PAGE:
We find that more than half of workers who were furloughed during the March to June lockdown period had returned to work, with nearly one-in-three remaining on full or partial furlough, and a significant minority (9 per cent) having moved out of work. 2/10
These figures vary for different groups of workers: nearly one-in-five (19%) of surveyed 18-24-year-olds furloughed during lockdown have not returned to work, along with 22 per cent of those from BAME backgrounds. 3/10
Self employed workers have been particularly hard hit by this crisis: 10 per cent of those who were self-employed in February are now either unemployed or economically inactive (compared against 4 per cent of those who were employees). 4/10
And turning to unemployment, our survey suggest it is rising most among the youngest workers. 5/10
But so far, this crisis has been very different from recessions in the recent past: it appears that rising unemployment is driven more by fewer people who are out of work flowing into work – rather than a large swathe of job losses happening at once. 6/10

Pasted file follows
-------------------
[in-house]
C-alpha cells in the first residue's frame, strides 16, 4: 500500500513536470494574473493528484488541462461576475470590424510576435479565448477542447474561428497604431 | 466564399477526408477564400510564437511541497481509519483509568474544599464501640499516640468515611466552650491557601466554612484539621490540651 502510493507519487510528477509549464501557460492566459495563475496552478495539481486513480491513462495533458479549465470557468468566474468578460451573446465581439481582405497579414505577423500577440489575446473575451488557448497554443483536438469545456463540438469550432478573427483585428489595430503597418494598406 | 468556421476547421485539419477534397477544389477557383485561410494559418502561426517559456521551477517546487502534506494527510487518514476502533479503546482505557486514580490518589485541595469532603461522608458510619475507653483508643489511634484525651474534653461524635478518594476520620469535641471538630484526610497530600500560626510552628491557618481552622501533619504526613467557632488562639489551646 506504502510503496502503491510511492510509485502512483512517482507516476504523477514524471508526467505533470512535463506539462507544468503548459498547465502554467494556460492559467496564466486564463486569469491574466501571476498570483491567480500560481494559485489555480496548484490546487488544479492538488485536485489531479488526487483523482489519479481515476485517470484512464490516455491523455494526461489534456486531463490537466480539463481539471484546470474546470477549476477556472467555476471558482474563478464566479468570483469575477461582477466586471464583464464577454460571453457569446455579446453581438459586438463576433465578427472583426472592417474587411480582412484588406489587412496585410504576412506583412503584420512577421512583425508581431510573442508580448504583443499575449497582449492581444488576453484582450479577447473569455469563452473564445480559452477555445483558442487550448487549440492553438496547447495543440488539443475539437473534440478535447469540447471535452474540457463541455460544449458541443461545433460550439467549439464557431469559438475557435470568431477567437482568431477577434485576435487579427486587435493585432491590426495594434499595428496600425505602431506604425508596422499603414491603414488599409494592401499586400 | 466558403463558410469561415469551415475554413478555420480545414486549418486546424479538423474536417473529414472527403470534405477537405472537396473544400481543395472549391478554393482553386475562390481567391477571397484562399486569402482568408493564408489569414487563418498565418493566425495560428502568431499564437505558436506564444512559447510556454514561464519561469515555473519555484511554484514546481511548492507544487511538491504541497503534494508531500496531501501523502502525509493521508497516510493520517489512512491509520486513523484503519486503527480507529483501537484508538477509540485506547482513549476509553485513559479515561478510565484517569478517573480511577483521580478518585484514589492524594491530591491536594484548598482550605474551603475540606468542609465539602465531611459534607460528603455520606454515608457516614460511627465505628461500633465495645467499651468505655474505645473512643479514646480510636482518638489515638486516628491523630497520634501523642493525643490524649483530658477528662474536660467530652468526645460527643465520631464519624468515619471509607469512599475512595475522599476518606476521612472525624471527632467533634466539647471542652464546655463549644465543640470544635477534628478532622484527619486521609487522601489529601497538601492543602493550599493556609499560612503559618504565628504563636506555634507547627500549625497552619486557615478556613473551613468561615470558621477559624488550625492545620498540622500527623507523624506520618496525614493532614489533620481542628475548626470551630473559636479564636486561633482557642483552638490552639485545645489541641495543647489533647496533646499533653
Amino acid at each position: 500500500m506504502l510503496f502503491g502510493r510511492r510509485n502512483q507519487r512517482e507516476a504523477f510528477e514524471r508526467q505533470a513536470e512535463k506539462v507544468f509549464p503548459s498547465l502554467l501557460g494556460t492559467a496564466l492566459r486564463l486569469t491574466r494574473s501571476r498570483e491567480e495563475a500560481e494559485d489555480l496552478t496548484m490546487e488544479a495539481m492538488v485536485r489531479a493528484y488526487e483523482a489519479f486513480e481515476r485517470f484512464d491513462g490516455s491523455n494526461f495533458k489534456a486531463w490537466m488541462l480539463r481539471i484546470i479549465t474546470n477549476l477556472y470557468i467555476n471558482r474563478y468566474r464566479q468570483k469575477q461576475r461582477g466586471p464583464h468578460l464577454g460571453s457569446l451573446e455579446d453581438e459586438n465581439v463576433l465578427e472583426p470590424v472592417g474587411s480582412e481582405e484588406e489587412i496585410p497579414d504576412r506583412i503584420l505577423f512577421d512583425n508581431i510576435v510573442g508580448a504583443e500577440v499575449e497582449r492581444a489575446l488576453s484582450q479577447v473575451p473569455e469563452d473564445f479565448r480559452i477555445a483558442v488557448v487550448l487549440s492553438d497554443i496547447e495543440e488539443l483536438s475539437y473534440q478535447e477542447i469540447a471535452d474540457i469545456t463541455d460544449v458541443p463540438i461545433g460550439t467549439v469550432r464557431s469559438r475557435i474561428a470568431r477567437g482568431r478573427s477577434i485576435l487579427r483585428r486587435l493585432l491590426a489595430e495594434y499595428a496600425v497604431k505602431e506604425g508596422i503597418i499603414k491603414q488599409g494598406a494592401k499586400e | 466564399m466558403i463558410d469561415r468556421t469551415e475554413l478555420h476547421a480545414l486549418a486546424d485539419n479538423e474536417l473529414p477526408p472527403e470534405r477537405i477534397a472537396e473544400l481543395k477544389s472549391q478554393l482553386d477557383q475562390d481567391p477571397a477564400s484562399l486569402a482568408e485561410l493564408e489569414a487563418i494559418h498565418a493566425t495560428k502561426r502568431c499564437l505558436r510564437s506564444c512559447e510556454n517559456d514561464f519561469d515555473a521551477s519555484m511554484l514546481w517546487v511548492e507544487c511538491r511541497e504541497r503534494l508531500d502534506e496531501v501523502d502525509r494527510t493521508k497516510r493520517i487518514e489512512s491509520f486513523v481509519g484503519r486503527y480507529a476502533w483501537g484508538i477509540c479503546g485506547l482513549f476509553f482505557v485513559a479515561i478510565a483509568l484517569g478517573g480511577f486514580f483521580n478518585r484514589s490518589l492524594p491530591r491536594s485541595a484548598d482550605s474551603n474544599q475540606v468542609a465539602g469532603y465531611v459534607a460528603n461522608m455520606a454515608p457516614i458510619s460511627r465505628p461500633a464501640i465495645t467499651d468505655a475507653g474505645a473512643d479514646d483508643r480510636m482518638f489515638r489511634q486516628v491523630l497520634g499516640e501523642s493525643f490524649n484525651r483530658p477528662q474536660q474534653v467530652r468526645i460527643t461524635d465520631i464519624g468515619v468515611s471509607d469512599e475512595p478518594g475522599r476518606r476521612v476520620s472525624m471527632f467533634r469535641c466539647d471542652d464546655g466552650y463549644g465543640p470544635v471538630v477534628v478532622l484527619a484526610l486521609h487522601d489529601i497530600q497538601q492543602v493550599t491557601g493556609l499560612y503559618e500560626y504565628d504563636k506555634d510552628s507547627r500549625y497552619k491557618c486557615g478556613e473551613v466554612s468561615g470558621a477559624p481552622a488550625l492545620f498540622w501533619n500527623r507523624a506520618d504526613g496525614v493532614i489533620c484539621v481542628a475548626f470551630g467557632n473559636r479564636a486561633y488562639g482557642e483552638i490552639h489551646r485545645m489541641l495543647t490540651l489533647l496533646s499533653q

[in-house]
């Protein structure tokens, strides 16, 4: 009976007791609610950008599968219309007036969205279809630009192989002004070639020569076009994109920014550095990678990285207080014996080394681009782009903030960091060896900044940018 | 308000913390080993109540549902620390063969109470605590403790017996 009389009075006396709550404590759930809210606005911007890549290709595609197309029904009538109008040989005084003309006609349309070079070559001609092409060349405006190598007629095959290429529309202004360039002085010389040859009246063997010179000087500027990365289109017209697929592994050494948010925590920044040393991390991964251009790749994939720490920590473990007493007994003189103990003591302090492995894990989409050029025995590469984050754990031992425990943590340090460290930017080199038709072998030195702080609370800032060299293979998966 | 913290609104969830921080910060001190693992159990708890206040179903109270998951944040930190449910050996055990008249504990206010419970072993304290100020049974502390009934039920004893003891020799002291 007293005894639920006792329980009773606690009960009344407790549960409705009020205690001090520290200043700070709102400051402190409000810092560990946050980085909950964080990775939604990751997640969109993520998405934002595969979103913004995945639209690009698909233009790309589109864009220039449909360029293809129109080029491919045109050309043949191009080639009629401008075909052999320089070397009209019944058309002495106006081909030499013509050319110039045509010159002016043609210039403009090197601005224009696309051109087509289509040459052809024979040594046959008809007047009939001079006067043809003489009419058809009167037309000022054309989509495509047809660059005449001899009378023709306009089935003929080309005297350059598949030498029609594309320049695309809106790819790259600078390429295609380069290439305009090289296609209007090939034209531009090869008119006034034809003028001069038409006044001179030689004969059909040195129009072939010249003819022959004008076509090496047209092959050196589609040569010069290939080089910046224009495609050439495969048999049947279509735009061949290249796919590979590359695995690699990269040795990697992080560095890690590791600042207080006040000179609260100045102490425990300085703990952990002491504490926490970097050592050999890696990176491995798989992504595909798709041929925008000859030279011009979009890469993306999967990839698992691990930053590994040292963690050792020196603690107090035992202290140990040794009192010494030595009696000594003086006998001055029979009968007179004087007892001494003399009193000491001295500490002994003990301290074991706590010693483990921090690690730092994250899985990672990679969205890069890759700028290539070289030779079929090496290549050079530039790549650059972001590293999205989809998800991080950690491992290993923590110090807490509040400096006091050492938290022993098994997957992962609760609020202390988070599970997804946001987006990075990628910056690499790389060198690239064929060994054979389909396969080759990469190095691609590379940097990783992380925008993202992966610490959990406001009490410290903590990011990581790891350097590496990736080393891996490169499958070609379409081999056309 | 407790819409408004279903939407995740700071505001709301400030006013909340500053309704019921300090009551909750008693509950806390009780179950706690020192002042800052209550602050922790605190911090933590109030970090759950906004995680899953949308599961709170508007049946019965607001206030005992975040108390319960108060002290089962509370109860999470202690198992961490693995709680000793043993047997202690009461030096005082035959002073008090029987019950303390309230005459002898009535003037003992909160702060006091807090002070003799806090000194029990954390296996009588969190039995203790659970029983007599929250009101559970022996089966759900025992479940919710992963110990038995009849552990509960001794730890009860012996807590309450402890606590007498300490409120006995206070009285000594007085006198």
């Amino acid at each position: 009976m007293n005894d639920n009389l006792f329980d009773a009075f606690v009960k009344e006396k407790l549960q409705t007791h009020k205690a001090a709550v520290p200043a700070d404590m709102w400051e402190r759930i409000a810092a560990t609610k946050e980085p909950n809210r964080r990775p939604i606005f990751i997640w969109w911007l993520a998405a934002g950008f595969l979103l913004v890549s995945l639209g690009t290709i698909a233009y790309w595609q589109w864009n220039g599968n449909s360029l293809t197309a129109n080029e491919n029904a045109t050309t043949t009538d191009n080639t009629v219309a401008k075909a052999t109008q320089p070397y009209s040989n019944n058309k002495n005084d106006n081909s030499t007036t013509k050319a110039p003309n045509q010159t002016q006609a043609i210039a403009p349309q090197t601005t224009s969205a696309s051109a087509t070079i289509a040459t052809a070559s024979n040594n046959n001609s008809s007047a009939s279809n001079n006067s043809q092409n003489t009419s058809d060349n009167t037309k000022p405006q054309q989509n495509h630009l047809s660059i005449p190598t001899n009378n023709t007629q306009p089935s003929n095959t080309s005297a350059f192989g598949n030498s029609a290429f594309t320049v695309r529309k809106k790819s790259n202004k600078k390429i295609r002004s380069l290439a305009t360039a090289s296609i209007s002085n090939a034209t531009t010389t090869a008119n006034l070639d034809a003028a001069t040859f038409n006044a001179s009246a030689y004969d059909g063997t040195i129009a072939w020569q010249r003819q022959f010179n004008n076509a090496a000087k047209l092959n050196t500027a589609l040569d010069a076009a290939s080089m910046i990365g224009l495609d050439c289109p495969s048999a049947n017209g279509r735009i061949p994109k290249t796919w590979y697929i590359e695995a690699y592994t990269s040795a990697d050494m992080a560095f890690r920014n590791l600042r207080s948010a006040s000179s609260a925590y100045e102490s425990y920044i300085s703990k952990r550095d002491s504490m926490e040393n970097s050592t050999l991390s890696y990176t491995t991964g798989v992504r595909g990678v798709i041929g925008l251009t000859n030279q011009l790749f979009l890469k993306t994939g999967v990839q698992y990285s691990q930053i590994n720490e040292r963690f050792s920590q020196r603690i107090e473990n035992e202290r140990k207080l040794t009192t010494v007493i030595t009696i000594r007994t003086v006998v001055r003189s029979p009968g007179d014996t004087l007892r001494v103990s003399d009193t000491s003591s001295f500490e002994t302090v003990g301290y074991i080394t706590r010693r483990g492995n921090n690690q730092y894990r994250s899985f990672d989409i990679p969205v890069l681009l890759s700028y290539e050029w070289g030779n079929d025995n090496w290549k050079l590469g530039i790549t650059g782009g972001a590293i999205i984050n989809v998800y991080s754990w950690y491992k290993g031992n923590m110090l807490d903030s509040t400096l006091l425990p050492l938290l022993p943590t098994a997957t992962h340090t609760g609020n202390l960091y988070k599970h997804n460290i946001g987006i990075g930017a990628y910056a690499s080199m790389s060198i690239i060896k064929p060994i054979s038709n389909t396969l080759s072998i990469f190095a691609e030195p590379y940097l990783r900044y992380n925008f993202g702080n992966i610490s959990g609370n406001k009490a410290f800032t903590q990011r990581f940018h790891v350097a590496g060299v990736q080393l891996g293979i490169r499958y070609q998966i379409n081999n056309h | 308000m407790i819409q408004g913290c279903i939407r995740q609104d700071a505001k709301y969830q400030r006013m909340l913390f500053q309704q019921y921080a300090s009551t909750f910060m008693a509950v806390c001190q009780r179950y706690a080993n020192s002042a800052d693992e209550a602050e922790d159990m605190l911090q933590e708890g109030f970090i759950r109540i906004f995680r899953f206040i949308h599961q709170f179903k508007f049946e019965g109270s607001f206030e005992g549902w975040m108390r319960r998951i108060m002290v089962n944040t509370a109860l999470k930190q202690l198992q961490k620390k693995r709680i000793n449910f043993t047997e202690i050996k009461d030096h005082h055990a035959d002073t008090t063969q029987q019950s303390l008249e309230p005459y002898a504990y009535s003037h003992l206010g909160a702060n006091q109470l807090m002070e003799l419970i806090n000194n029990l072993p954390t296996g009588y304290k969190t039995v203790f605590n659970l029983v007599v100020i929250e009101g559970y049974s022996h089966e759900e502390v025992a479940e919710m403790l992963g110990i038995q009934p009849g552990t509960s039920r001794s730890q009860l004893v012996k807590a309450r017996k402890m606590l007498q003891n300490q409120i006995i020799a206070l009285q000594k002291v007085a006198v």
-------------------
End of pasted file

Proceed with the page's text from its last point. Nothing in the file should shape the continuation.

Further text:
43 per cent those who lost a job between Feb. & Sept. have returned to work; including just one-third of 18-24s. In fact, younger workers have experienced something of a double whammy: more likely than average to have a lost a job, and less likely than average to return. 7/10
Workers from the hardest hit sectors are still looking for work in these sectors – underscoring the difficulty of career change (not least during a pandemic). 8/10
Turning to the future, job worries are both big and broad-based. 9/10
These challenges require a multi-pronged approach: building on welcome policy announcements and going even further. 10/10
(And of course, expect more on the living standards effects of this crisis from @resfoundation over the coming weeks)
You can follow @kathleenhenehan.
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